And yes, that's Holley!

Here are a few tracks from the album I mentioned:



circh bustom
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Re: Your personal heroes?

Postby circh bustom » Sun Mar 10, 2013 10:23 am

The first names that pop into my head are Steve Gorman(Black Crowes) and Gene Lake(Screaming Headless Torsos and Me'Shell N'degeOcello). Steve because he has a cement truck feel to him. The Crowes move with him. Meat and potatoes but heavy. Gene Lake has been a big influenece since seeing him with MeShell at a HORDE fest in the mid '90s. Saw him again with MeShell a few years later and I remember turning to my girlfriend and saying " Vinnie is my fav drummer but I wanna play like this guy" I think that says enough.
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Kurtis
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Re: Your personal heroes?

Postby Kurtis » Sun Mar 10, 2013 3:12 pm

Rick Wright. My first drum teacher. Set me on the path of how to. Kurland Music in Worcester MA. Moved to Nashville decades ago. You never ever forget your first drum teacher. The influence they have is very powerful when your young and hacking away.
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Paul Marangoni
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Re: Your personal heroes?

Postby Paul Marangoni » Sun Mar 10, 2013 3:37 pm

Morgenthaler wrote:name drummers that wasn't drumming stars - but who helped shape your understanding of what you thought drumming should be/do.


What if they happen to be "stars"?
Rodge
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Re: Your personal heroes?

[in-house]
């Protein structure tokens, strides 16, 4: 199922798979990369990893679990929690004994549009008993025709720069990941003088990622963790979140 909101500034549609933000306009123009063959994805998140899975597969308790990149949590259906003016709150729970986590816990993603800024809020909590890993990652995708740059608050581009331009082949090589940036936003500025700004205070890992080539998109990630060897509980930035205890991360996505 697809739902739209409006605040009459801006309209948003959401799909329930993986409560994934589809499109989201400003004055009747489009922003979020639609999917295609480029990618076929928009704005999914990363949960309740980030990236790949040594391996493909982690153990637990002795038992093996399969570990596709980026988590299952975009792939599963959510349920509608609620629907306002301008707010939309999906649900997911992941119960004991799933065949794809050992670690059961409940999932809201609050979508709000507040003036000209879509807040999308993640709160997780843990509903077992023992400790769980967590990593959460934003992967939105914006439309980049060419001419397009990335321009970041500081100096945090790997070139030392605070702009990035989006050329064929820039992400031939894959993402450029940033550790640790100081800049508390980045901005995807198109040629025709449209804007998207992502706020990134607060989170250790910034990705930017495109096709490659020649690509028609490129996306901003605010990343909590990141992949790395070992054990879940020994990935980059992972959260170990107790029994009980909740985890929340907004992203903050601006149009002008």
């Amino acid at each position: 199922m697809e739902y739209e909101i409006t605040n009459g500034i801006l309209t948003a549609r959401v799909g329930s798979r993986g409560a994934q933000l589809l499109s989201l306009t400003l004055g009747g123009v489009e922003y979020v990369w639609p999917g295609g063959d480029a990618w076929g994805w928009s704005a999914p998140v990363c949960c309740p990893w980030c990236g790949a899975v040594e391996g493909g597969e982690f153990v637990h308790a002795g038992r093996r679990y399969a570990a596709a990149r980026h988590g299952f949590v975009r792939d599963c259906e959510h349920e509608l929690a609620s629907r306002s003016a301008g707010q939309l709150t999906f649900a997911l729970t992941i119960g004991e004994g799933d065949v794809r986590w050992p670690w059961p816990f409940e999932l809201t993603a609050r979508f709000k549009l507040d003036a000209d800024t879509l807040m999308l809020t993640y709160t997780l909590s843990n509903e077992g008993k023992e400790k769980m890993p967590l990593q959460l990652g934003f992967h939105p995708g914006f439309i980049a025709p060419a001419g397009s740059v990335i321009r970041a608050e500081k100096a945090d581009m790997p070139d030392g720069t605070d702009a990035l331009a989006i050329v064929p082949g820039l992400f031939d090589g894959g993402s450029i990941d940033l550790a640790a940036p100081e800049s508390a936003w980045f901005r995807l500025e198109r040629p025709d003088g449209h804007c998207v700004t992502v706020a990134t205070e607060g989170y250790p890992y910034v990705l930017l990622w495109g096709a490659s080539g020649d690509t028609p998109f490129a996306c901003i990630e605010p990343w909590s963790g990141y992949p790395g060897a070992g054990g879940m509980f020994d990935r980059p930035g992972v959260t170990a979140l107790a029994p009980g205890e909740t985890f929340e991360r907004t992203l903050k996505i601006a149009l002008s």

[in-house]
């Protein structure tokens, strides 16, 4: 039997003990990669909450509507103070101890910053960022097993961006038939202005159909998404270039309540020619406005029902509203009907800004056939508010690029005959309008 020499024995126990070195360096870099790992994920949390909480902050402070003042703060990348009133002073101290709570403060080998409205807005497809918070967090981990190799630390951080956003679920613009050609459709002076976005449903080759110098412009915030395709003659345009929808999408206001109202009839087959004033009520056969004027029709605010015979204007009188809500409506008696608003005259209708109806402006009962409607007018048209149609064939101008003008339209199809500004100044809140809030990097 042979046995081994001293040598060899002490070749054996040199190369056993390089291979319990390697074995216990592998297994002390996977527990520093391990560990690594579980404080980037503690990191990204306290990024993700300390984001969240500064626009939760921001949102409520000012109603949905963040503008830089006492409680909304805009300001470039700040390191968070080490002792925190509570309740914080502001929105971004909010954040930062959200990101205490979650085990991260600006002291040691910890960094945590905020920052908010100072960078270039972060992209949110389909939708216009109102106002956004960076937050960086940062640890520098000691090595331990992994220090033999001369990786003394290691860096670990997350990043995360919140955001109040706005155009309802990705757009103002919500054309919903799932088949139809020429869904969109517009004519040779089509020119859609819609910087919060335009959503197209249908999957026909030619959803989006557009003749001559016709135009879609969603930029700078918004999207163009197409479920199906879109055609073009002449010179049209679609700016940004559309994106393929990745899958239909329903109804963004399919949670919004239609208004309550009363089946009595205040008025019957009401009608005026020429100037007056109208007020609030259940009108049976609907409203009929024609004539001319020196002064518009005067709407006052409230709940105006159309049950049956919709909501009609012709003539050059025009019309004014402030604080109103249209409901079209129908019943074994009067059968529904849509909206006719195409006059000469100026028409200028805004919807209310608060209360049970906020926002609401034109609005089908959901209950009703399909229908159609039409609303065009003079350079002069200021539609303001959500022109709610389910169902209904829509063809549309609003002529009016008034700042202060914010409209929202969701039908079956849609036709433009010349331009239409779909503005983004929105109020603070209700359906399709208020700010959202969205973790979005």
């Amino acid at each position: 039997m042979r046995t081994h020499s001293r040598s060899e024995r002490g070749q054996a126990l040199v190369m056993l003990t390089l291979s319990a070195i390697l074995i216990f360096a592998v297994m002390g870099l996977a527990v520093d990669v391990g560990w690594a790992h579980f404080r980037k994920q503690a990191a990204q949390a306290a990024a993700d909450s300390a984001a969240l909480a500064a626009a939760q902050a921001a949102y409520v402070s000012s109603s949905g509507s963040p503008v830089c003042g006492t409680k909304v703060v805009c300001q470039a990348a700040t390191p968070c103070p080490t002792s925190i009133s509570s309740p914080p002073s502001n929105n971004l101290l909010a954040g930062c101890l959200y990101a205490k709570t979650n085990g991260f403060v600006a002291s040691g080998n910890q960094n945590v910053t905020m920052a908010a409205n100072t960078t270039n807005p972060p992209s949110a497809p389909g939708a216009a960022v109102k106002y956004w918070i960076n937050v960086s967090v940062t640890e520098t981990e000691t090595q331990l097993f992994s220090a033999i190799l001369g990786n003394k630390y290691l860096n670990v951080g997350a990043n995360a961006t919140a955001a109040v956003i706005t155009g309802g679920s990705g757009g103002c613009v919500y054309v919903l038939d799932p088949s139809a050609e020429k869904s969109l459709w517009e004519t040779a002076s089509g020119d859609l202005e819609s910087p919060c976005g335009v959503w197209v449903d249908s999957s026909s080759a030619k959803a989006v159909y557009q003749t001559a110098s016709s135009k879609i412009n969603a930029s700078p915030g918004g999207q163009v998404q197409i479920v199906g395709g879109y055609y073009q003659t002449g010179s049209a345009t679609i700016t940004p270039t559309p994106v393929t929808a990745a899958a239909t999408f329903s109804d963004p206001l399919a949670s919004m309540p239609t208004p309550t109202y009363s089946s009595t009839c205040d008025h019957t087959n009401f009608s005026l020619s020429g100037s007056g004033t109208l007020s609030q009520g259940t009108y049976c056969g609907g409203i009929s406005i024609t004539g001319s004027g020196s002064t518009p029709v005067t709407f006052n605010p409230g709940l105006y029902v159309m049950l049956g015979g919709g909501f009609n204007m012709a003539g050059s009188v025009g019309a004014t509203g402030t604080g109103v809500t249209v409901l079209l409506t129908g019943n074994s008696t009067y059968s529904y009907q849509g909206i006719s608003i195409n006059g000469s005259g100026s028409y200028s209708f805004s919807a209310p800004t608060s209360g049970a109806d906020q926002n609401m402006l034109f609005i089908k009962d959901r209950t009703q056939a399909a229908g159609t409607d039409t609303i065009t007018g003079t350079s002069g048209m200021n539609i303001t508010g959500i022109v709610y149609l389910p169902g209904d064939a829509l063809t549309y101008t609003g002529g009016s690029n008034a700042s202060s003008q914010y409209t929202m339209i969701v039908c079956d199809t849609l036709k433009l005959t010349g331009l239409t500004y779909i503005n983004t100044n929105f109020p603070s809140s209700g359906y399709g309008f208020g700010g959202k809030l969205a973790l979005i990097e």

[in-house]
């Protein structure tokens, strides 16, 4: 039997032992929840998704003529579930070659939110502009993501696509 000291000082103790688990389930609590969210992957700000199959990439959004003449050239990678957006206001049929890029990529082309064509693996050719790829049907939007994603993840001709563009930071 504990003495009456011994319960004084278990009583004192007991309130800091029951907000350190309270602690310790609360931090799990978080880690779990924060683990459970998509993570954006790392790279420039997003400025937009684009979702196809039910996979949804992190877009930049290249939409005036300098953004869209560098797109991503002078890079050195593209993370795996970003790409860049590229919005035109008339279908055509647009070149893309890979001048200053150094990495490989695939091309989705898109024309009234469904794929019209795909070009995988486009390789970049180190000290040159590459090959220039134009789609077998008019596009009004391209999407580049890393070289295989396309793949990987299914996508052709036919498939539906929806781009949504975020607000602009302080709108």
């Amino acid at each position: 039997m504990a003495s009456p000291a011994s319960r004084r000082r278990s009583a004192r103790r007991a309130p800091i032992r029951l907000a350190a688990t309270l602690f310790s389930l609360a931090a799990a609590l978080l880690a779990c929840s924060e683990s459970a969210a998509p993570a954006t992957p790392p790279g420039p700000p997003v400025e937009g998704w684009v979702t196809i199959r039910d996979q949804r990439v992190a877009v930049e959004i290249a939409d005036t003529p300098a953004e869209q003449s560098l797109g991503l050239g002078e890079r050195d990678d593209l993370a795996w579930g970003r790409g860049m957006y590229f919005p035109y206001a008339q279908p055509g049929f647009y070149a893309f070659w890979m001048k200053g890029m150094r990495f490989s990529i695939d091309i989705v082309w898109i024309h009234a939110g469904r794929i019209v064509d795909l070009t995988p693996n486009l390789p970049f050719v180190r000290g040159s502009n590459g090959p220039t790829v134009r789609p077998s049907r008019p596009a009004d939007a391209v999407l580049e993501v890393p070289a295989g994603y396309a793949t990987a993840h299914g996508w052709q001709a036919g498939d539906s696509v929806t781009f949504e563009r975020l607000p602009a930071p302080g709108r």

Postby Rodge » Sun Mar 10, 2013 3:43 pm

I always loved Frank Bruno with Tina Turner, damn, Italians are everywhere in that business !!! :D
I come from Tain, Vinnie, Omar, Jeff, Fish, Stewart, and many more...
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bclarkio
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Re: Your personal heroes?

Postby bclarkio » Mon Mar 11, 2013 3:54 am

Paul Marangoni wrote:
Morgenthaler wrote:name drummers that wasn't drumming stars - but who helped shape your understanding of what you thought drumming should be/do.


What if they happen to be "stars"?


My first real drum hero was Bill Bruford; I ran across this cool pic of him the other day:

Image
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langmick
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Re: Your personal heroes?

Postby langmick » Mon Mar 11, 2013 5:01 am

There was a guy named Mike Hyman who I saw play with Roy Rogers the slide guitarist.

They opened up for Robben Ford at the Blind Pig in Ann Arbor.

Hyman played like no one Id ever seen and totally inspired me. He had some bionic coordination going on with what i later found out was a second line feel. Killed me.

Brechtlein played with Robben and of course he wss sick but more conventionally chopsy and really loud.

I kept on thinking more about what Mike Hyman played.
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Re: Your personal heroes?

Postby renardvert » Mon Mar 11, 2013 5:34 am

I've studied with Paul Brochu for over 4 years. He's been very inspirational to me. Weckl once said that the best show he's ever seen was Gino Vanelli with Paul on drums. Quite a compliment.



D.